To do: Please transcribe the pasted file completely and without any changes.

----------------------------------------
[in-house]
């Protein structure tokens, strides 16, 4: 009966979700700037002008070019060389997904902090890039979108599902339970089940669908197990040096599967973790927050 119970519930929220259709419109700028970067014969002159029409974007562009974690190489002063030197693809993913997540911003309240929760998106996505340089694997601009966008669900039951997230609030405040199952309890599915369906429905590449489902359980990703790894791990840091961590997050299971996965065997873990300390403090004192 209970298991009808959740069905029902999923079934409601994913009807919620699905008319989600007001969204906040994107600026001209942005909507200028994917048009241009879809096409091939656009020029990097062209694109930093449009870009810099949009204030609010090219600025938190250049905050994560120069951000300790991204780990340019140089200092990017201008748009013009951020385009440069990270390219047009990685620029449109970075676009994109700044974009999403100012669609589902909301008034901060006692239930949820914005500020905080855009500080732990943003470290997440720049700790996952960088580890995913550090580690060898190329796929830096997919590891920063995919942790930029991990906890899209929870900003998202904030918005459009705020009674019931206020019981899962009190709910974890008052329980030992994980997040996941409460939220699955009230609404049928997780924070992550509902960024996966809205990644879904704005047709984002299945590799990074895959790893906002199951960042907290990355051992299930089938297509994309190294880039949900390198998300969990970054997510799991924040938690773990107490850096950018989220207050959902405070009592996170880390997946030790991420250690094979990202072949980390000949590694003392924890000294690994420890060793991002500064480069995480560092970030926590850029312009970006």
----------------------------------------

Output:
[in-house]
């Protein structure tokens, strides 16, 4: 009966979700700037002008070019060389997904902090890039979108599902339970089940669908197990040096599967973790927050 119970519930929220259709419109700028970067014969002159029409974007562009974690190489002063030197693809993913997540911003309240929760998106996505340089694997601009966008669900039951997230609030405040199952309890599915369906429905590449489902359980990703790894791990840091961590997050299971996965065997873990300390403090004192 209970298991009808959740069905029902999923079934409601994913009807919620699905008319989600007001969204906040994107600026001209942005909507200028994917048009241009879809096409091939656009020029990097062209694109930093449009870009810099949009204030609010090219600025938190250049905050994560120069951000300790991204780990340019140089200092990017201008748009013009951020385009440069990270390219047009990685620029449109970075676009994109700044974009999403100012669609589902909301008034901060006692239930949820914005500020905080855009500080732990943003470290997440720049700790996952960088580890995913550090580690060898190329796929830096997919590891920063995919942790930029991990906890899209929870900003998202904030918005459009705020009674019931206020019981899962009190709910974890008052329980030992994980997040996941409460939220699955009230609404049928997780924070992550509902960024996966809205990644879904704005047709984002299945590799990074895959790893906002199951960042907290990355051992299930089938297509994309190294880039949900390198998300969990970054997510799991924040938690773990107490850096950018989220207050959902405070009592996170880390997946030790991420250690094979990202072949980390000949590694003392924890000294690994420890060793991002500064480069995480560092970030926590850029312009970006």